Picking Cherries or Cherry-Picking ?

By Kenneth D. MacHarg

One of the many pleasures of living in Kyrgyzstan, as we did for portions of three years, was to pick cherries each spring.

First came the sour, pie cherries which we gladly picked to make cherry pie, cobbler, jam or a host of other goodies. Some friends had one of those trees in their yard and couldn’t use all of the fruit. So we spent several cool mornings picking away and adding to our supply.

About the time that the sour cherry trees completed their season, the trees bearing sweet cherries put forth their own fruit. Not only did we pick large quantities of those but, when we walked the tree-shaded streets of Bishkek, we often found cherry tree branches hanging over a fence or a wall. As we passed by, we, as well as many others, grabbed a handful to eat as we headed for our destination.

While picking cherries is a wonderful experience, I’m reminded that cherry-picking is something quite different than obtaining good fruit.

Dictionary.com defines the practice of cherry-picking as to “choose or take the best or most profitable of (a number of things), especially for one’s own benefit or gain.”

The cherry-picking that is most disturbing to me is that which involves looking for a proof-text biblical verse that supports one’s own pet belief or a point they are trying to make in a sermon or article. I often describe this process as a sermon in search of a text.

In a presentation I heard some time ago, the speaker was doing just that—presenting an inspirational message that, rather than use a biblical passage and interpreting its truth for the listener, snatched three short phrases from various places in the Bible to “prove” or illustrate his points.

In so doing, the speaker distorted the message of the biblical passage and missed the more complete teaching offered. As a result, listeners were short-changed by not allowing the text itself to reveal the complete message of the Gospel.

This is the text that the speaker used (Romans 3:23): “All have sinned and fall short of the glory of God.”

Now, here is the complete section from Romans 3: 21-26 in which that quote appears:

 21 But now apart from the law the righteousness of God has been made known, to which the Law and the Prophets testify. 22 This righteousness is given through faith in Jesus Christ to all who believe. There is no difference between Jew and Gentile, 23 for all have sinned and fall short of the glory of God, 24 and all are justified freely by his grace through the redemption that came by Christ Jesus. 25 God presented Christ as a sacrifice of atonement, through the shedding of his blood—to be received by faith. He did this to demonstrate his righteousness, because in his forbearance he had left the sins committed beforehand unpunished— 26 he did it to demonstrate his righteousness at the present time, so as to be just and the one who justifies those who have faith in Jesus.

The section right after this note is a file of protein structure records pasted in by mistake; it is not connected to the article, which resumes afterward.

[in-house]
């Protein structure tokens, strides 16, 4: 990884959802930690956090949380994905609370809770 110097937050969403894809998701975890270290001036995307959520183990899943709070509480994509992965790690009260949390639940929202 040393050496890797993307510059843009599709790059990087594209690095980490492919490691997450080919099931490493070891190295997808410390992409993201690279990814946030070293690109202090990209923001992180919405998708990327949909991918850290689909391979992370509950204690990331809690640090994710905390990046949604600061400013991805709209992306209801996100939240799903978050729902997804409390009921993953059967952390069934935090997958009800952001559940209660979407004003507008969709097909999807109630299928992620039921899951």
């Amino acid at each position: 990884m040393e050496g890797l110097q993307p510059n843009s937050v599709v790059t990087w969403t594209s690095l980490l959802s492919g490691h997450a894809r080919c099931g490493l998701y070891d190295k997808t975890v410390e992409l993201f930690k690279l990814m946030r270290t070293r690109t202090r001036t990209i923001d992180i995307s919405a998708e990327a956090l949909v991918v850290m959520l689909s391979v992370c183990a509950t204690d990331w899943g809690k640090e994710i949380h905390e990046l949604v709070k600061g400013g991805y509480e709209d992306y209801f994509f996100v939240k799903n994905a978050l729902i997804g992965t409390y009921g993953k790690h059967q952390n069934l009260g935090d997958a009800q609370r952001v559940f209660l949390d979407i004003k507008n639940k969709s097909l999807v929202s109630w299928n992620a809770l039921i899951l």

The sharp reader will notice that the text selected was an extracted phrase from a longer sentence and paragraph. In addition, on the overhead screen where the phrase was shown, the first word, all, was capitalized as if it was the initial word of the sentence, which it isn’t in the text. In addition, the punctuation was changed from a comma at the end of the phrase to a period—leaving the listener to assume that the thought was complete.

It wasn’t.

What was missed? Plenty, but particularly in just that sentence:

  1. The teaching applies everyone, both Jews and Gentiles.
  2. The passage demonstrates that all who sin and fall short are justified by God’s grace
  3. And, it shows that God’s grace is given through redemption in Jesus Christ.

That, my friends, is the proclamation of the Gospel, the Good News, the understanding that in the face of universal sin, God’s forgiveness and grace come through Jesus Christ.

No wonder I was so frustrated that day. A grand opportunity to actually proclaim the good news of salvation through Jesus Christ was missed by a cherry-picked, incomplete quote, a changed punctuation mark, and the omission of the Gospel proclamation.

It’s a good reminder that while I will continue to pick cherries, I will always stay away from cherry-picking scripture to serve my own purpose and instead will allow God’s complete word to be proclaimed.

Unless otherwise noted, scripture taken from the HOLY BIBLE, NEW INTERNATIONAL VERSION®. Copyright © 1973, 1978, 1984 International Bible Society. Used by permission of Zondervan. All rights reserved. The “NIV” and “New International Version” trademarks are registered in the United States Patent and Trademark Office by International Bible Society. Use of either trademark requires the permission of International Bible Society.

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